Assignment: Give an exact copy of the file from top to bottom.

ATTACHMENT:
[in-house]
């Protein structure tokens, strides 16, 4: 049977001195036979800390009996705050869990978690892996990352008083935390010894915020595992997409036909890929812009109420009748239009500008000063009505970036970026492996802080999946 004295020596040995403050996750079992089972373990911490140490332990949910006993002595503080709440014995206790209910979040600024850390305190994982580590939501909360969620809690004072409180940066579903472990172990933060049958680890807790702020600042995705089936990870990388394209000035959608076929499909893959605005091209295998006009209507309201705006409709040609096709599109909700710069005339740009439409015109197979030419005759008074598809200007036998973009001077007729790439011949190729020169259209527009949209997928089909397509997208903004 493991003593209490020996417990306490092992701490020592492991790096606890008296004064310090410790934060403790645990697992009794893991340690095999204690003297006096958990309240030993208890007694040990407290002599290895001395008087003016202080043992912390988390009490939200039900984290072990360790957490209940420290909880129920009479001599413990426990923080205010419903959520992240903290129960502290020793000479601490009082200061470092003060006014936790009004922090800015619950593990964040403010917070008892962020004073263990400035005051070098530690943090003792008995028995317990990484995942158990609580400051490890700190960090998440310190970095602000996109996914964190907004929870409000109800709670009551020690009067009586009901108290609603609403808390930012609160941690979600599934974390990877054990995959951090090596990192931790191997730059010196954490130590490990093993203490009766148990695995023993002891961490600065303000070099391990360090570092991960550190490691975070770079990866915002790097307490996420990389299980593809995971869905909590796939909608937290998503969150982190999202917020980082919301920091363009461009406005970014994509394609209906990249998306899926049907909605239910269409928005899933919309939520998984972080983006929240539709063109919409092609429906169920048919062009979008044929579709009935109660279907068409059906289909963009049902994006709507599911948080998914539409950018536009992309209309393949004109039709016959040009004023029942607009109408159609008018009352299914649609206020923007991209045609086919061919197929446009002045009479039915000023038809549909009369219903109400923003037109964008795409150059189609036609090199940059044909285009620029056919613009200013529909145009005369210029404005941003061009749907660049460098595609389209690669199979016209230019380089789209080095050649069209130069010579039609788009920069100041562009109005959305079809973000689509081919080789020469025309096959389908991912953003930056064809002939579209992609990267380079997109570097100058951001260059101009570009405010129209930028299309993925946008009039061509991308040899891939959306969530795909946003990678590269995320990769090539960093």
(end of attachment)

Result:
[in-house]
């Protein structure tokens, strides 16, 4: 049977001195036979800390009996705050869990978690892996990352008083935390010894915020595992997409036909890929812009109420009748239009500008000063009505970036970026492996802080999946 004295020596040995403050996750079992089972373990911490140490332990949910006993002595503080709440014995206790209910979040600024850390305190994982580590939501909360969620809690004072409180940066579903472990172990933060049958680890807790702020600042995705089936990870990388394209000035959608076929499909893959605005091209295998006009209507309201705006409709040609096709599109909700710069005339740009439409015109197979030419005759008074598809200007036998973009001077007729790439011949190729020169259209527009949209997928089909397509997208903004 493991003593209490020996417990306490092992701490020592492991790096606890008296004064310090410790934060403790645990697992009794893991340690095999204690003297006096958990309240030993208890007694040990407290002599290895001395008087003016202080043992912390988390009490939200039900984290072990360790957490209940420290909880129920009479001599413990426990923080205010419903959520992240903290129960502290020793000479601490009082200061470092003060006014936790009004922090800015619950593990964040403010917070008892962020004073263990400035005051070098530690943090003792008995028995317990990484995942158990609580400051490890700190960090998440310190970095602000996109996914964190907004929870409000109800709670009551020690009067009586009901108290609603609403808390930012609160941690979600599934974390990877054990995959951090090596990192931790191997730059010196954490130590490990093993203490009766148990695995023993002891961490600065303000070099391990360090570092991960550190490691975070770079990866915002790097307490996420990389299980593809995971869905909590796939909608937290998503969150982190999202917020980082919301920091363009461009406005970014994509394609209906990249998306899926049907909605239910269409928005899933919309939520998984972080983006929240539709063109919409092609429906169920048919062009979008044929579709009935109660279907068409059906289909963009049902994006709507599911948080998914539409950018536009992309209309393949004109039709016959040009004023029942607009109408159609008018009352299914649609206020923007991209045609086919061919197929446009002045009479039915000023038809549909009369219903109400923003037109964008795409150059189609036609090199940059044909285009620029056919613009200013529909145009005369210029404005941003061009749907660049460098595609389209690669199979016209230019380089789209080095050649069209130069010579039609788009920069100041562009109005959305079809973000689509081919080789020469025309096959389908991912953003930056064809002939579209992609990267380079997109570097100058951001260059101009570009405010129209930028299309993925946008009039061509991308040899891939959306969530795909946003990678590269995320990769090539960093």